The Forth Bridge is a cantilever railway bridge across the Firth of Forth in the east of Scotland, 9 miles west of Edinburgh City Centre. It is considered as a symbol of Scotland, and is a UNESCO World Heritage Site. It was designed by the English engineers Sir John Fowler and Sir Benjamin Baker. It is sometimes referred to as the Forth Rail Bridge, although this has never been its official name.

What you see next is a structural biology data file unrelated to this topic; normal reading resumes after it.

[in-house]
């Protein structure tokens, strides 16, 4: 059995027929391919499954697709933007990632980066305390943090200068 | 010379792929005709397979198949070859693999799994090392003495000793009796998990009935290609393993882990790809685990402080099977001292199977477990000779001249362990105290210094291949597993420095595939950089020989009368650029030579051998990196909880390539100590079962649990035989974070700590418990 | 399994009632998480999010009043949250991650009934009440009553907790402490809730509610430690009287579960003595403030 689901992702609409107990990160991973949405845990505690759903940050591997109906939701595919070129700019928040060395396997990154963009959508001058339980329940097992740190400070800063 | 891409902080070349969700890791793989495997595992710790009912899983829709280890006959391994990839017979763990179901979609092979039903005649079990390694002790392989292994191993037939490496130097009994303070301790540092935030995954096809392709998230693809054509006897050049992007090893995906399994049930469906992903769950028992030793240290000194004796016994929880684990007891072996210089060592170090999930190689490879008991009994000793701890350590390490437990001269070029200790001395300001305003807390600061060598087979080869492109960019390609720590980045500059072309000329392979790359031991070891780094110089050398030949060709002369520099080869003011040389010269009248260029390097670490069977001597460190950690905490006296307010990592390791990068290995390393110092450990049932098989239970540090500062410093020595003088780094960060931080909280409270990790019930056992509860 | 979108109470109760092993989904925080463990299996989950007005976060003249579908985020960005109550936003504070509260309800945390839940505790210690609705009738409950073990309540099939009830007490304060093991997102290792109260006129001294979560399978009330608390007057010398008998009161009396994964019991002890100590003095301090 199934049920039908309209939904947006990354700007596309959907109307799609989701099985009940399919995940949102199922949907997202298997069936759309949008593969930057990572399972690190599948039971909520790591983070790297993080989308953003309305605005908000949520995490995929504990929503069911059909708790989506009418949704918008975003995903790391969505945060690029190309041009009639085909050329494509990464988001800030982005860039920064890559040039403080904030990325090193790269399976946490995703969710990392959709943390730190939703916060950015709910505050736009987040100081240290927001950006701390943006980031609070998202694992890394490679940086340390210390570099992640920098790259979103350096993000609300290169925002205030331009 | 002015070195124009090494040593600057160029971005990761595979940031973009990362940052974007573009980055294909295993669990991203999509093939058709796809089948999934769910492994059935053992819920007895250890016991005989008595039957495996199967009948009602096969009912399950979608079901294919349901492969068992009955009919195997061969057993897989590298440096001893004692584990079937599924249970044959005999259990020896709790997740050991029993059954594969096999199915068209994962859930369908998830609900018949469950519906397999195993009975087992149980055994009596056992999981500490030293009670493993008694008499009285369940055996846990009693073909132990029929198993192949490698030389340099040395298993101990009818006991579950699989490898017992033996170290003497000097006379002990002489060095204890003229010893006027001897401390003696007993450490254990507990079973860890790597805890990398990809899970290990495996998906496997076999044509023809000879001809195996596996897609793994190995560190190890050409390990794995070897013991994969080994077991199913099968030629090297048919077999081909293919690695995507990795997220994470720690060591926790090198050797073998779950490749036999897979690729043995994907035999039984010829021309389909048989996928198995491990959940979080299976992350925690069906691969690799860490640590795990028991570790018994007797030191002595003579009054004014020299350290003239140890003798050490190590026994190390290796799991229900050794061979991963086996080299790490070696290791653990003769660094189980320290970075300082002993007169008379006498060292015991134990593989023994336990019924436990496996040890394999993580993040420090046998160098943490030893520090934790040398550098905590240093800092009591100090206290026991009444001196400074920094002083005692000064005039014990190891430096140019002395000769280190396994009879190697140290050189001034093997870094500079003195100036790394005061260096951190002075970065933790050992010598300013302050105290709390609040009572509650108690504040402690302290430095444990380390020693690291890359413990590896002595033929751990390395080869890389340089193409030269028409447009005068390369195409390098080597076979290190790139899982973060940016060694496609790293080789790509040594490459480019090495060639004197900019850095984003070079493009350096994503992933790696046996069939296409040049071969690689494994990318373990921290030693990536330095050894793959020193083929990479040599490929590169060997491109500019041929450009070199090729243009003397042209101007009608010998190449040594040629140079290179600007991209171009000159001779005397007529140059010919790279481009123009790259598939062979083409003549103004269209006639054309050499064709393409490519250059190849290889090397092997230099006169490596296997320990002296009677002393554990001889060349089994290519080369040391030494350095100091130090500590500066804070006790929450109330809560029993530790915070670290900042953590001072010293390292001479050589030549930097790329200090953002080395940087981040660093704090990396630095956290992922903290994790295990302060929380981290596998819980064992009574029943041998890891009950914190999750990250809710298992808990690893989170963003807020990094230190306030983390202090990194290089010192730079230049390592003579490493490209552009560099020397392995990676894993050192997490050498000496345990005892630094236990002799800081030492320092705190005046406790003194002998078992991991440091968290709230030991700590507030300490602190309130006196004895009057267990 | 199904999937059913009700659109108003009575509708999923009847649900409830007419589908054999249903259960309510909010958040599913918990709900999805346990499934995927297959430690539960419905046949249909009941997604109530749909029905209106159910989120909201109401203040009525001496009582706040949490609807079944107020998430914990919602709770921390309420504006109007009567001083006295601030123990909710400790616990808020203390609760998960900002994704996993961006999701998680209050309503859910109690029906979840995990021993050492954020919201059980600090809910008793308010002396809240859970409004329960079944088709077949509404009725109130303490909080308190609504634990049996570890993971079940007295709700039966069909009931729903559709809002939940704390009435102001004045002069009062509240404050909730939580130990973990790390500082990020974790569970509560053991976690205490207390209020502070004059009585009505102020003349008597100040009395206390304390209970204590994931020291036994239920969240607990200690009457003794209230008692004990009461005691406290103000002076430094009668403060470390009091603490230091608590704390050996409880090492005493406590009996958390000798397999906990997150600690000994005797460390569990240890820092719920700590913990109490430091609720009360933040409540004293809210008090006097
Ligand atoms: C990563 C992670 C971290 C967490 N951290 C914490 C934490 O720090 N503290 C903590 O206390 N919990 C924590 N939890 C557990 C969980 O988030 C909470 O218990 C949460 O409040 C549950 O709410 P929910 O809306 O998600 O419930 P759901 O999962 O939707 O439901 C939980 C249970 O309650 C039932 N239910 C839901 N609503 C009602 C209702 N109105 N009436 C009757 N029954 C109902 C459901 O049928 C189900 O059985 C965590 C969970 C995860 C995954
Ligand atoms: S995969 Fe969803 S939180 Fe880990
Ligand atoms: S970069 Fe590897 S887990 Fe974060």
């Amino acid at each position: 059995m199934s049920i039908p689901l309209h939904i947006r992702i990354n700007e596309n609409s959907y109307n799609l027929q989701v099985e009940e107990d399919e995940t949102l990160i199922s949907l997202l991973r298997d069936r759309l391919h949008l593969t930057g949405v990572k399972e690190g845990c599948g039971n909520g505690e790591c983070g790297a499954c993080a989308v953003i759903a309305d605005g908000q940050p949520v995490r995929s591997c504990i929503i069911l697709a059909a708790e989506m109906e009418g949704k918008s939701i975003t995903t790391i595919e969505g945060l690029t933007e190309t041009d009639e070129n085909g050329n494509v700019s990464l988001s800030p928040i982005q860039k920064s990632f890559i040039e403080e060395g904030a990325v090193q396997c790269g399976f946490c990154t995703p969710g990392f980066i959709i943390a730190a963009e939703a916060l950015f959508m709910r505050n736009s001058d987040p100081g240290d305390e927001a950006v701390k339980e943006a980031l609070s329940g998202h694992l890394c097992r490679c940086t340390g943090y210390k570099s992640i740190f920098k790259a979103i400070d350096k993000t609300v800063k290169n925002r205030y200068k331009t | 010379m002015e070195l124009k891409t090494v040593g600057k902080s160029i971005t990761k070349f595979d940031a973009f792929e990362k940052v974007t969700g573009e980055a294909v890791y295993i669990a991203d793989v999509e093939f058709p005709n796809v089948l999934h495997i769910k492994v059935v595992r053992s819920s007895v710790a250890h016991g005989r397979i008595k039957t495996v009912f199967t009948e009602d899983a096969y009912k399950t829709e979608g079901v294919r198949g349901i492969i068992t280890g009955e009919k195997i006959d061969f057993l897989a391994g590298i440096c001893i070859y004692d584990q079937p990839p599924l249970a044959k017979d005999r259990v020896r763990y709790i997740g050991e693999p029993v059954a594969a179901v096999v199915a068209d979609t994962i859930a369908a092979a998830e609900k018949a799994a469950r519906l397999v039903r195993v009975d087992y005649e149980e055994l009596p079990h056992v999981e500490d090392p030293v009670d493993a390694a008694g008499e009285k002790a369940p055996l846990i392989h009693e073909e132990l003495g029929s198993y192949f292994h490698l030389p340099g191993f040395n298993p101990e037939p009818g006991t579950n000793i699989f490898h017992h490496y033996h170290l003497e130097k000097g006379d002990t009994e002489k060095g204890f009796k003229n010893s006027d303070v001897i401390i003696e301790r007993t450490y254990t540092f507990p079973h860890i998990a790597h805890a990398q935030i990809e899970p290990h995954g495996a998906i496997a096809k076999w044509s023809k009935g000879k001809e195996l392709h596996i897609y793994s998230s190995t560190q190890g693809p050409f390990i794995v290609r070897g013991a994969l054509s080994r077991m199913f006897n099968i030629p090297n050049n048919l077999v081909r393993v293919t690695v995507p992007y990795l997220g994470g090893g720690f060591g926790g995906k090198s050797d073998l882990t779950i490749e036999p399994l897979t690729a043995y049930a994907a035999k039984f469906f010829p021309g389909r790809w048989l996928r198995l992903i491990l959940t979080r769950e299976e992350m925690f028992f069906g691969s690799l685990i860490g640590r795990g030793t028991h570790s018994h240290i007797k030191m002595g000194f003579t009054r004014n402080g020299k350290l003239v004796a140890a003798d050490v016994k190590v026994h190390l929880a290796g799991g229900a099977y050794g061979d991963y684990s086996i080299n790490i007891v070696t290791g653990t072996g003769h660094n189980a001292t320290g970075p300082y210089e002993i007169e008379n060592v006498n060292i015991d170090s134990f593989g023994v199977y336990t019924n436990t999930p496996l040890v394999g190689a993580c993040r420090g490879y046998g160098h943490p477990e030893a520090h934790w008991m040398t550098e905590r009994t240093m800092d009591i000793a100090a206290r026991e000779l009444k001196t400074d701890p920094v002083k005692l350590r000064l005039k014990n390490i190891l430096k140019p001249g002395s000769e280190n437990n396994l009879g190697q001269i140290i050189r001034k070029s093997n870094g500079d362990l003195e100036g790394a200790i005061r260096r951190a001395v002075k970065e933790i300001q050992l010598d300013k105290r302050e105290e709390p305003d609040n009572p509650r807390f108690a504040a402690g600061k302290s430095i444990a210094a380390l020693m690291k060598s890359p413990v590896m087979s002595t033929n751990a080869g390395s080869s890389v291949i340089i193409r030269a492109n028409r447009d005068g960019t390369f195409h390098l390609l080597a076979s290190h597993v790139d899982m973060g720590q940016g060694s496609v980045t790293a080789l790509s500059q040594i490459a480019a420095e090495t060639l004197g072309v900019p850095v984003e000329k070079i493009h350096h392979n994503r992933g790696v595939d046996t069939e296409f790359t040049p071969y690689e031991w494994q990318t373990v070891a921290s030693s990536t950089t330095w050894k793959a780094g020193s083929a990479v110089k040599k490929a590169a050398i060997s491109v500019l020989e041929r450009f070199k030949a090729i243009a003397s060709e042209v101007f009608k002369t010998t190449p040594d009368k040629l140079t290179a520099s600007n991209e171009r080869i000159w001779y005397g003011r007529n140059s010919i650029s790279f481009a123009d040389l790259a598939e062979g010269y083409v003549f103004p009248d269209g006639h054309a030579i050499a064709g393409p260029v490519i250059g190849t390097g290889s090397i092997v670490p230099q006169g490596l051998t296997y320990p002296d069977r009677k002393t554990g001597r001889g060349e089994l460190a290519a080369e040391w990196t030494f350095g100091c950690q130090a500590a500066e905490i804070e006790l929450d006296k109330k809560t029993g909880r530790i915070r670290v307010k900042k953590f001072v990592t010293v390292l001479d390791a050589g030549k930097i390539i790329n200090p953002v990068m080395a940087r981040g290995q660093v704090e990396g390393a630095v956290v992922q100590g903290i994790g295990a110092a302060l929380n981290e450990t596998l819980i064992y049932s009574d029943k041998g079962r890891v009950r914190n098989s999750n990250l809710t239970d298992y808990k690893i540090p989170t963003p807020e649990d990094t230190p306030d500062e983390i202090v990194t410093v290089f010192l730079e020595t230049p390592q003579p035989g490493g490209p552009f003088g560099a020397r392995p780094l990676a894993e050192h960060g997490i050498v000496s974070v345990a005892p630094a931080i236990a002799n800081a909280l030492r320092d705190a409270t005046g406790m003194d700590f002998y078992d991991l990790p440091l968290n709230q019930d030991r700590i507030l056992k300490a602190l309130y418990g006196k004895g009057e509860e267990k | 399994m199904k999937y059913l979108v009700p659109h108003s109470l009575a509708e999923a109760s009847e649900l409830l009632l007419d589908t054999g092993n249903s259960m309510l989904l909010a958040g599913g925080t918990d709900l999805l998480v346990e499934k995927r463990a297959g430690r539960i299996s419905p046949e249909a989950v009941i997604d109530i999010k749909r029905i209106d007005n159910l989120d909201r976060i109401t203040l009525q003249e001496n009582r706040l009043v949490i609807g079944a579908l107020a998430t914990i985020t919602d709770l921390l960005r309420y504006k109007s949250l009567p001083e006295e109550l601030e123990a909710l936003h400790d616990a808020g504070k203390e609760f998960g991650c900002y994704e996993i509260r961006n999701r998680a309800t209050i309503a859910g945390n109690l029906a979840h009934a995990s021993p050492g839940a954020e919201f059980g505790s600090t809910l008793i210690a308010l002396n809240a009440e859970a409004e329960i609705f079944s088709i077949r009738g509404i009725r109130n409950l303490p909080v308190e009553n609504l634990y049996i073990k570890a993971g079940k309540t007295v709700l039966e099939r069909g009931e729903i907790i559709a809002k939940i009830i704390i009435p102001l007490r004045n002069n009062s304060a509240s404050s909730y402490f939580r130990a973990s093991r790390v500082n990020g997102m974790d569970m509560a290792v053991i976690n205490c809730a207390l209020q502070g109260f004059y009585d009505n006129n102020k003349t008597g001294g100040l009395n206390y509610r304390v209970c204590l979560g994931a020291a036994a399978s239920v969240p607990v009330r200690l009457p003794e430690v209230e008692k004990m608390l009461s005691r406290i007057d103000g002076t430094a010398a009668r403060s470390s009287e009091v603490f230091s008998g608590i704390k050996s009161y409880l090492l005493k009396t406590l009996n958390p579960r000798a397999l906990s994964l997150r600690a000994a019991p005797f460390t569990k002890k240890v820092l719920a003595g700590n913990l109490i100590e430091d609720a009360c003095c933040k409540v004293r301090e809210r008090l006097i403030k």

Construction of the bridge began in 1882 and it was opened on 4 March 1890 by the Duke of Rothesay, the future Edward VII. The bridge spans the Forth between the villages of South Queensferry and North Queensferry and has a total length of 8,094 feet. When it opened it had the longest single cantilever bridge span in the world, until 1919 when the Quebec Bridge in Canada was completed. It continues to be the world's second-longest single cantilever span, with a span of 1,709 feet.